Ohio Voters Defeat Republican-Backed Issue 1

WASHINGTON, D.C. — On Tuesday, Aug. 8, Ohio voters rejected a Republican-backed proposal that would have made it harder for voters to amend the Ohio constitution. The proposal, Issue 1, was defeated by a decisive vote in a controversial special election with 57% of voters rejecting the proposal. Only 43% of voters cast a ballot in support of Issue 1. This is a victory for democracy, Ohioians and reproductive rights.

The anti-democratic proposal would have required future constitutional amendments to receive 60% support from voters, as opposed to the 50% threshold that was, and now remains, in place. For future amendments, the proposal would have required that signatures be collected from at least 5% of Ohioans who voted in the last gubernatorial election from all 88 counties and would have eliminated a 10-day period for absentee ballot certification errors to be fixed. 

Ohio Republicans, including current Senate candidate and Secretary of State Frank LaRose (R), had made it clear that Issue 1 was specifically put on the ballot to keep an abortion rights amendment out of the state constitution. Voters are deciding the fate of the amendment in November, and Issue 1 would have made its passage much more difficult. The proposal was also pushed by Republicans who had previously decried August special elections, describing them as overly expensive elections with low turnout that are bad for Ohio.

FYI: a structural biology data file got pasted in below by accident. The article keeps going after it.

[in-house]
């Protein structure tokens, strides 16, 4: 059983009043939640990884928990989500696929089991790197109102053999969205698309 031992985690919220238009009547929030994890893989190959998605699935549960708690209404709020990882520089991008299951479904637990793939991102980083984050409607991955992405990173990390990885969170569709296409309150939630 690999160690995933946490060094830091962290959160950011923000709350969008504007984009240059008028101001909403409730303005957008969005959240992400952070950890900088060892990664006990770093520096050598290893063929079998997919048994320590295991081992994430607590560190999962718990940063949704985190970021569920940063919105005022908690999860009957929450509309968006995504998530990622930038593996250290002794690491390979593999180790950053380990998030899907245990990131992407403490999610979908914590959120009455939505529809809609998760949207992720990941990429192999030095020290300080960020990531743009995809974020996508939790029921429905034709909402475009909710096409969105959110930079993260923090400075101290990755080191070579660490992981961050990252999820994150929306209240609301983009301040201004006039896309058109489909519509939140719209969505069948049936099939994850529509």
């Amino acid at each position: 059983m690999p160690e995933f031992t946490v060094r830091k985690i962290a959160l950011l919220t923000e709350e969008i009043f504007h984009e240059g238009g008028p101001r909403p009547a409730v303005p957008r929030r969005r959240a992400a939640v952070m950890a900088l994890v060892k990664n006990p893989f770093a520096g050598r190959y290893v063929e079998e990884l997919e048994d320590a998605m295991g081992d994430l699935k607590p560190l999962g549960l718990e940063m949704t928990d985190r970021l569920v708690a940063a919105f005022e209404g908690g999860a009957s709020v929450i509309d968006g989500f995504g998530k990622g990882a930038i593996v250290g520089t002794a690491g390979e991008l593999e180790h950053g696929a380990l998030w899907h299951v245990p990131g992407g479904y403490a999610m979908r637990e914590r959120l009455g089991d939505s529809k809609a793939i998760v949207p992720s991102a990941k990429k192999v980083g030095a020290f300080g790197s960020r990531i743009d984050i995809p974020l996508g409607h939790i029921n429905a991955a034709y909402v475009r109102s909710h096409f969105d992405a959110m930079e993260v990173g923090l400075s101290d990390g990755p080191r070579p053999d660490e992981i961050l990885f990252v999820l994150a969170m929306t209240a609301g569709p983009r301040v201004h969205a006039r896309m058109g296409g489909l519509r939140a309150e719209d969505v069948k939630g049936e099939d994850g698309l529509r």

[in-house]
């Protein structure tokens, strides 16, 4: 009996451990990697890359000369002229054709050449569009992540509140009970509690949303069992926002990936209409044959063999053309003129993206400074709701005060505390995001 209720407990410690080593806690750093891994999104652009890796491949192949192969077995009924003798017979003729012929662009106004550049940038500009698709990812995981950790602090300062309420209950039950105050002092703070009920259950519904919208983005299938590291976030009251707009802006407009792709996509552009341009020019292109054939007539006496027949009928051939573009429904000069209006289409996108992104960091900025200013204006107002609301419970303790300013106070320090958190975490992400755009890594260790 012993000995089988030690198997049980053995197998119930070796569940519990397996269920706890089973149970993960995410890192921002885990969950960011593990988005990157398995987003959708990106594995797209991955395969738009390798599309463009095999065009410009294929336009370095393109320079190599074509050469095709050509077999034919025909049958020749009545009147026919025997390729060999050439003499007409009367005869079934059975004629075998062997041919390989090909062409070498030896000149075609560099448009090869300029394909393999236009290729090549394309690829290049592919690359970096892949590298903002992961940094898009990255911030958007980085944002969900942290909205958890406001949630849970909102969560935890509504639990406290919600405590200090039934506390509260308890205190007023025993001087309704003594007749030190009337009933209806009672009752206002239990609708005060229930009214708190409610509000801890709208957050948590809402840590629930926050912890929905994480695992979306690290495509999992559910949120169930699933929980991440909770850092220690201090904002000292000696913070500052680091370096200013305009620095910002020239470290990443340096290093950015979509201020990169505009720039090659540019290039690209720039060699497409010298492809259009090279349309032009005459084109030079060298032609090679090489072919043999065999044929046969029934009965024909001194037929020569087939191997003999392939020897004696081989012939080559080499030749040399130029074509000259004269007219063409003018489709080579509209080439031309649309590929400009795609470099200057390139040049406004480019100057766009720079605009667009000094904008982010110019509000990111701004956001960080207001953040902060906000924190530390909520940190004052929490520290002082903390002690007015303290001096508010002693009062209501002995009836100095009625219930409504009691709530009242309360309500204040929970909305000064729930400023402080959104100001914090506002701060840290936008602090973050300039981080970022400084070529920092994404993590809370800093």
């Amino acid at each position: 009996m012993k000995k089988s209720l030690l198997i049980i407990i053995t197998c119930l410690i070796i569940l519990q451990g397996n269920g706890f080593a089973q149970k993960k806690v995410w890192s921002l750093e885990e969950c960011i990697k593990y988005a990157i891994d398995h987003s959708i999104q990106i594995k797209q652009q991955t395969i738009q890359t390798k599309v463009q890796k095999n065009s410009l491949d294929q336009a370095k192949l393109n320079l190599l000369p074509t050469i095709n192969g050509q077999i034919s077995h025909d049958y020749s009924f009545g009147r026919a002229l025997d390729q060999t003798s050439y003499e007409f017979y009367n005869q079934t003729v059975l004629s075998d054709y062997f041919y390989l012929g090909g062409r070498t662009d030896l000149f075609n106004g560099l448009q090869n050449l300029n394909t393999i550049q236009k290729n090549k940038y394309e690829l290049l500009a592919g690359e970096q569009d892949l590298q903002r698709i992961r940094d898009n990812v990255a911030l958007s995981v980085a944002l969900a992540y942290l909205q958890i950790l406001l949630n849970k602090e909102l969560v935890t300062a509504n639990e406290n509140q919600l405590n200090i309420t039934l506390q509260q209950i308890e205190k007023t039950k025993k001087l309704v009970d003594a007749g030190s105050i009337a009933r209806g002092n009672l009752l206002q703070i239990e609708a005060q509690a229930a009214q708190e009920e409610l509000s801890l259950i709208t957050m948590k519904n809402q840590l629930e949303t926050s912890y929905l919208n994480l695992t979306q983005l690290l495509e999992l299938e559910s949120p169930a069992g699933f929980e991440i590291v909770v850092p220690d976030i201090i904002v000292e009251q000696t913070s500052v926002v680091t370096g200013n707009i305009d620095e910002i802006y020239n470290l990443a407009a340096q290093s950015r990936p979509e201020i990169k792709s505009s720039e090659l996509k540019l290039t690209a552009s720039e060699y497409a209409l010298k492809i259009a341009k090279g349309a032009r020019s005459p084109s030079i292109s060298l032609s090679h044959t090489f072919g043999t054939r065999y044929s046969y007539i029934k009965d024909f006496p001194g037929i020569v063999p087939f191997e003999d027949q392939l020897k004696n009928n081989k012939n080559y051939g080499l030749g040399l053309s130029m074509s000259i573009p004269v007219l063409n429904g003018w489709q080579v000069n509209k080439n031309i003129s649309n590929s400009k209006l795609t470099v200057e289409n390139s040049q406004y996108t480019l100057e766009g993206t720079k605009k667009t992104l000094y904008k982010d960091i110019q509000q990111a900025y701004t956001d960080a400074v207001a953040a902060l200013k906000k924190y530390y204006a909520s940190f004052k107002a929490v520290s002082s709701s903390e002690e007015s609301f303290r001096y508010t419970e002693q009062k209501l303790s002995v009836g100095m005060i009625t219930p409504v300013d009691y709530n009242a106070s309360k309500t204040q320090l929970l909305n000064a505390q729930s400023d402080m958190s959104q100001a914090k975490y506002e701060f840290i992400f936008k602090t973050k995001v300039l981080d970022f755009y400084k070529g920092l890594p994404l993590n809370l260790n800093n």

Sen. Sherrod Brown (D-Ohio), who campaigned against the measure and is up for reelection in 2024, said on social media: “By rejecting Issue 1, Ohioans… demanded that democracy remain where it belongs — in the hands of voters.”

Pro-voting groups in Ohio had sued to prevent the special election from taking place, alleging that it violated Ohio law, but the conservative state Supreme Court rejected the petitioners’ claims and allowed the election to take place. Nationwide, Republicans are increasingly trying to make it harder for voters to amend state constitutions through ballot measures.